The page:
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What Has Made Congress More Polarized?

By Sean Trende - May 11, 2012

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DW-NOMINATE represents an attempt to rectify this by looking at every vote cast in a given Congress. Rather than starting with a pre-conceived notion of what a conservative vote would look like and picking and choosing votes to evaluate based upon that notion, DW-NOMINATE attempts, in essence, to reverse-engineer the “ideology” from the votes, without looking at the content of the votes themselves (stick with me here).

So how do we do this? DW-NOMINATE proceeds under the assumption that legislators who occupy similar positions on the ideological spectrum will vote together more frequently than they will with legislators who hold dissimilar positions on the ideological spectrum. In other words, because Bernie Sanders votes with Barbara Boxer frequently, and votes with Tom Coburn infrequently, we may conclude that Sanders and Boxer occupy similar ideological spaces, and that Sanders and Coburn occupy dissimilar ideological spaces.

By plugging in all votes from a given Congress, the DW-NOMINATE program in essence measures the similarities and dissimilarities in members’ voting patterns, and then assigns these legislators “scores” that measure where they would fall in a given Congress.

Rather than giving a primer in linear algebra, a simple example from my thesis may be more productive. The following is the raw data I used for the 1938 Supreme Court term. A vote with the majority is classified as a “1,” a vote against the majority is a “6,” and a failure to vote is classified as a “9.” By placing the votes in rows by the justice casting them, and in columns for each opinion (for Congress, the columns represent roll call votes), a matrix is created. Note that there are no unanimous votes -- DW-NOMINATE actually excludes unanimous votes, for reasons I won’t go into (a necessary shortcoming that can actually skew its perceptions of polarization).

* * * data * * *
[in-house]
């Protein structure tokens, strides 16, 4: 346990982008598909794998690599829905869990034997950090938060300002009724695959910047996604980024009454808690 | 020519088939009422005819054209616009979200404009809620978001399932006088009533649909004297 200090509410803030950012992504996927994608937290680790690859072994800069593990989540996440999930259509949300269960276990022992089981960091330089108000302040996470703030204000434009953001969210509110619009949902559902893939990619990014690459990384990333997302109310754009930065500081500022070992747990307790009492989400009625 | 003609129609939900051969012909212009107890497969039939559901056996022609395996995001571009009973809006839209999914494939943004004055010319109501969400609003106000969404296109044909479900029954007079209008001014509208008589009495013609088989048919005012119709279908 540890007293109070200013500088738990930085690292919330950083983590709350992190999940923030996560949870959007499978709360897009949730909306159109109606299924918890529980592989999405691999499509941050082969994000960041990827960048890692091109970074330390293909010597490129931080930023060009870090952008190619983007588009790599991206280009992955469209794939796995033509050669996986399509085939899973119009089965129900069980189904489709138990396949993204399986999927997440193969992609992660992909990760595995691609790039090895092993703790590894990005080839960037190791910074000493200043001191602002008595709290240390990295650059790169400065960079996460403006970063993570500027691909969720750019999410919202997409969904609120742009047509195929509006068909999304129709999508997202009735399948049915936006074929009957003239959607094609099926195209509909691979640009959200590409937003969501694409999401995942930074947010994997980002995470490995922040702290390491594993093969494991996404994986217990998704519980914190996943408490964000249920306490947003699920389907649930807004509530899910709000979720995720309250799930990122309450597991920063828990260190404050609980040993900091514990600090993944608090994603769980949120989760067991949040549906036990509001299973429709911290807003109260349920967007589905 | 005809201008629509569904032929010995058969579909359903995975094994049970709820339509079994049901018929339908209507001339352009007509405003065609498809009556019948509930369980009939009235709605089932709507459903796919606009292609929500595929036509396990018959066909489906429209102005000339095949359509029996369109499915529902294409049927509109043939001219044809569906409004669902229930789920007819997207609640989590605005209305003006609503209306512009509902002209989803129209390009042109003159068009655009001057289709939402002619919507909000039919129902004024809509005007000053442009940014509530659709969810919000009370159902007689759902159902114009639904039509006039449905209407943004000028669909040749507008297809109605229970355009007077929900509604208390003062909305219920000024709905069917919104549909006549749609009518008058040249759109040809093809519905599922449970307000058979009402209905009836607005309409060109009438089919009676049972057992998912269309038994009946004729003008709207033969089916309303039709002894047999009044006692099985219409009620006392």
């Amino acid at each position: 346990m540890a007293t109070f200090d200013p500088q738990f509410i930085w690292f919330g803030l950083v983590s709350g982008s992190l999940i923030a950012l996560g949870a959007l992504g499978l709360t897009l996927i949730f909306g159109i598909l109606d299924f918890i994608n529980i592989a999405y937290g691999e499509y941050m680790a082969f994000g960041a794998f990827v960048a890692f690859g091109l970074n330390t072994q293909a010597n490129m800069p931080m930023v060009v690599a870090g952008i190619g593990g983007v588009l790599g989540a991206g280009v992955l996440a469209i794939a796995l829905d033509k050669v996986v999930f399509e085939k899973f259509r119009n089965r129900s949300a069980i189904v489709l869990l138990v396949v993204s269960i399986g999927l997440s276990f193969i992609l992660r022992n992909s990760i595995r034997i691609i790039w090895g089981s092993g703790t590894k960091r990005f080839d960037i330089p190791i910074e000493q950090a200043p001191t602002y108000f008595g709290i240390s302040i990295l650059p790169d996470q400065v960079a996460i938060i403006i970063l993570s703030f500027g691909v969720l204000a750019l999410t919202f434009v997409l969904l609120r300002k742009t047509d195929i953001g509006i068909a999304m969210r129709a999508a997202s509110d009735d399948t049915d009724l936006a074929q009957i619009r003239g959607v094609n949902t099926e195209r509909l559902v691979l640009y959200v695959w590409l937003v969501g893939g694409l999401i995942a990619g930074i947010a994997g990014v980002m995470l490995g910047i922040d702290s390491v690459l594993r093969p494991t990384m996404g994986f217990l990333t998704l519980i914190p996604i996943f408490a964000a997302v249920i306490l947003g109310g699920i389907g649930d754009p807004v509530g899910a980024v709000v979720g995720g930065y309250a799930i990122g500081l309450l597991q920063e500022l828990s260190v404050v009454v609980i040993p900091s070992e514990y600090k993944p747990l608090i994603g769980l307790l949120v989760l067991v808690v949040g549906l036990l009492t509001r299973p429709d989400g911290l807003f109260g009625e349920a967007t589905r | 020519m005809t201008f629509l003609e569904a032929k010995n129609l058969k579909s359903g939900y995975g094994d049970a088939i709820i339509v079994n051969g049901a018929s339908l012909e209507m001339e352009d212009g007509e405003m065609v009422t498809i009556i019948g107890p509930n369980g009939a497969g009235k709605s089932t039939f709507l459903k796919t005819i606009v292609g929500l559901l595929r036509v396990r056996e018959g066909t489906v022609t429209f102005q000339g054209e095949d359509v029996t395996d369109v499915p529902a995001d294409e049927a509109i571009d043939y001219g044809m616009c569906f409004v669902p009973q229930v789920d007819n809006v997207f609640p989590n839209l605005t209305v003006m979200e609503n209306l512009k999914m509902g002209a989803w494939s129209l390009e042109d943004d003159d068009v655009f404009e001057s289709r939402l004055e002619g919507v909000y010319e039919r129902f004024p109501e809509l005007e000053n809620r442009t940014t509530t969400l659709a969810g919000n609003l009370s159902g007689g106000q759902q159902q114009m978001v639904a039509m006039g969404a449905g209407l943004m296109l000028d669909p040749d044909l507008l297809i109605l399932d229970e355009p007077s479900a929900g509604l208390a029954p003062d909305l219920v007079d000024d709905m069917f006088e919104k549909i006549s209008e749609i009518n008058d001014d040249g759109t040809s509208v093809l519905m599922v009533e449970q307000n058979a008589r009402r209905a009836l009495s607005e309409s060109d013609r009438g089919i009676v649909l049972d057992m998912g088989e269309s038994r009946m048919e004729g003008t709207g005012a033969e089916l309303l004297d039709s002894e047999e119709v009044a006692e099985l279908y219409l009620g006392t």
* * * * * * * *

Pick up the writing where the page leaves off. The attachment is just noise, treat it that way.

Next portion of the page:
This is quite literally all that DW-NOMINATE ever “sees.” Just to re-emphasize what these data are, however, here’s a more user-friendly depiction of the first 11 votes.

Just a simple glance at the “raw” matrix indicates that Justices Black and Douglas rarely voted with Justices McReynolds and Butler (who vote together in every instance except two). Indeed, McReynolds and Black never voted together on a split decision during the entire 1938 term. Thus, they represent the two poles. In the middle are Justices Roberts, Hughes, Reed, Frankfurter, and Stone, in descending order of likelihood of voting with McReynolds and Butler. Thus, the expected order would go something like McReynolds, Butler, Roberts, Hughes, Reed, Frankfurter, Stone, Douglas, and Black.

DW-NOMINATE-based programs perform the analysis much more precisely than our eyeballing of the data (although in the 1938 term, the result was exactly what our eyeballing suggested it should be), though with 435 legislators casting over 1,000 votes, the analysis is much more involved. Based upon these voting pairs -- how frequently members vote with each other -- DW-NOMINATE will also estimate “ideal points” for each legislator, which is essentially the “ideological score” that everyone is referring to when they discuss DW-NOMINATE. These typically fall between -1 and 1.

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Sean Trende is senior elections analyst for RealClearPolitics. He is a co-author of the 2014 Almanac of American Politics and author of The Lost Majority. He can be reached at strende@realclearpolitics.com. Follow him on Twitter @SeanTrende.

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